Cookie. This method extracts the ID from a cookie. Many custom authentication systems and some single sign-on systems record an authenticated ID in a cookie. A prefix and suffix that surround the ID can be specified to parse the cookie.
If the cookie name is left blank, and the Place where the questionnaire is located specifies concurrent surveys, a cookie named ViewsFlash will be used, and if that cookie is not present, a cookie will be sent to the browser with a unique random number that will identify that user's computer for all surveys. If the cookie name is left blank and the place specifies one survey at a time, a cookie with the name of the place, expiring when the current poll closes, will be used instead.
Session Attribute. When choosing this option, if the name is blank, the Session ID will identify each visitor while they complete a multi-page questionnaire. The Session ID is a random number created at random that identifies the visitor while they are sitting at their computer; it does not contain any traceable personal information, so this option allows visitors to participate anonymously. Note that questionnaires with too many items on a page that take a long time to complete are at risk of experiencing session timeouts and loss of data.
If an attribute name is used, the ID found there. Technically, this value must be set by another application using HttpSession.setAttribute (Name,Value) to store a user ID.
Entering the value CAPTCHA allows using this method with the ViewsFlash/start.jsp "Captcha" authentication form. Instead of directing respondents to /ViewsFlash/servlet/viewsflash?cmd=page&pollid=SSS!PPP, direct them to /ViewsFlash/start.jsp?cmd=page&pollid=SSS!PPP. A captcha login form will be displayed, asking them to enter the letters in the graphic. This is an excellent method of allowing anonymous surveys while preventing against robot attacks. The start.jsp page can be copied and customized as desired, and includes the source code for adapting the graphics if necessary.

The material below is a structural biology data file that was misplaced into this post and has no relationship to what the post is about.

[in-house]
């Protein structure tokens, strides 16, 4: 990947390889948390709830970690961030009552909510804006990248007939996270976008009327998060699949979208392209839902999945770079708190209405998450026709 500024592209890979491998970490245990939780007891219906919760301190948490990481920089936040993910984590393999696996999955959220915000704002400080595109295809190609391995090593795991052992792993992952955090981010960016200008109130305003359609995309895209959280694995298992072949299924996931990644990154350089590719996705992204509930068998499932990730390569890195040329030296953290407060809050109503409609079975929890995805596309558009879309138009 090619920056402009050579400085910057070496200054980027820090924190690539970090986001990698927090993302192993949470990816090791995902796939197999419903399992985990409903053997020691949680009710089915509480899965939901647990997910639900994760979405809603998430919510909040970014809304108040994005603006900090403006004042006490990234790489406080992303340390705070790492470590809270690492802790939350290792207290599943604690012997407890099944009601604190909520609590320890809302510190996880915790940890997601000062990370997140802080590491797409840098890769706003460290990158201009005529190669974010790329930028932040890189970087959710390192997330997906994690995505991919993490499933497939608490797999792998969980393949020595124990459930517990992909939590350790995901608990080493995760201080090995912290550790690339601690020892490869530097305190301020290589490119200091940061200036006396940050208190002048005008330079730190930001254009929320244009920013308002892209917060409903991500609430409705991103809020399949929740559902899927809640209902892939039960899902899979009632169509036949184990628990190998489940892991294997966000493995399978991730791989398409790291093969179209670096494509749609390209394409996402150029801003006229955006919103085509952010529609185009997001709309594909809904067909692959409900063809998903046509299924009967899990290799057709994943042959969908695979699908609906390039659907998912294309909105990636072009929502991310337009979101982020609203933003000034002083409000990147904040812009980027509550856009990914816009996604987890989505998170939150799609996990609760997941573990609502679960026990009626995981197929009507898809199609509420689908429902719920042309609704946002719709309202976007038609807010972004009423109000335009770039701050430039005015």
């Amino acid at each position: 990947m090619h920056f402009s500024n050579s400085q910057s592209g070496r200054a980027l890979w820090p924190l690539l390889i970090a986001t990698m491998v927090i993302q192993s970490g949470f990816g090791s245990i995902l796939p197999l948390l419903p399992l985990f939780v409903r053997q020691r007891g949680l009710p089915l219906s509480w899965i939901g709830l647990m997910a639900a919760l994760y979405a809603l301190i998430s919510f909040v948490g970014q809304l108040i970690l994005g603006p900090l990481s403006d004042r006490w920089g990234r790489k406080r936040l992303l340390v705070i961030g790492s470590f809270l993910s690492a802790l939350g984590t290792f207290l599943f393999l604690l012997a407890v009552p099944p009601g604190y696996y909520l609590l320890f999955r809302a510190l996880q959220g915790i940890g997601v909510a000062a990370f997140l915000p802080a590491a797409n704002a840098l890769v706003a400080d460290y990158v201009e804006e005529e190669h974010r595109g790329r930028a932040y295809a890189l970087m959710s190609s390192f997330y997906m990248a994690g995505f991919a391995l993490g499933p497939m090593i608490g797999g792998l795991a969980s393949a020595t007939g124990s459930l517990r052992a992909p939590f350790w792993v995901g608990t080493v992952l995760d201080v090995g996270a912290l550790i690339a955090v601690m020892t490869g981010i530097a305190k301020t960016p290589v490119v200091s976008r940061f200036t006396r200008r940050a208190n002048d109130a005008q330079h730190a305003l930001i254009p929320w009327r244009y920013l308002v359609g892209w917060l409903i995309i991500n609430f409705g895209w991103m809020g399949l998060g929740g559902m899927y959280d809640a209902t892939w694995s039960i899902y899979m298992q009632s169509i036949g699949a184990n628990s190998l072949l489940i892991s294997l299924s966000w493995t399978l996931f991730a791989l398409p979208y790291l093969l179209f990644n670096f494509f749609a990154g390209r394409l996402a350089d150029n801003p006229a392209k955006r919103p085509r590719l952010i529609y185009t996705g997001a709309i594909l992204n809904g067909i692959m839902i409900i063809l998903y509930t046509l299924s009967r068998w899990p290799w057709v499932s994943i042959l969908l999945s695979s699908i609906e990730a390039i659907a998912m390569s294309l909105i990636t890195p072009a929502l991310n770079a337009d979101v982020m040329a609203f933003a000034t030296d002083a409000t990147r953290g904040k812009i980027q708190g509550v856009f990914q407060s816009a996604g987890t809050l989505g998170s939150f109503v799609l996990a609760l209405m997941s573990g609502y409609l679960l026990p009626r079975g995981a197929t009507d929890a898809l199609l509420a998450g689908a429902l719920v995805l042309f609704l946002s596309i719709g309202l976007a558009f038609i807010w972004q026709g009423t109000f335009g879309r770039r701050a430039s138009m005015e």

Header. This method extracts the UserID from the designated HTTP header. The web server is responsible for setting the header.
Question. The ID is passed as a field in the questionnaire's form. The default option, "Use a generic field", assigns random, encrypted ID numbers using to the questionnaires using a hidden field in the form.
If a specific question is selected, the questionnaire must pre-populate that question using the ViewsFlash questionnaire's query string. For example, if a question named "formid" is used, the URL is:
The question is usually created as a ViewsFlash question of type hidden.
When a specific question is selected, ViewsFlash can assign numbers to the questionnaires by setting the prepopulated value to $ or $*. For example:
formid=$ assigns a sequential number, starting with 1.
formid=$* assigns random encrypted IDs.
Form. This method requires using an Invite List. The visitor is presented with a login form to enter an ID and an optional password. These are validated against entries in the Invite List currently
in use to invite people to a survey.
To customize the default login form, make a copy of ViewsFlash/surveylogin.html in the ViewsFlash directory, modify it, and enter then name of the modified file in the "Use login form" field, such as mysurveylogin.html.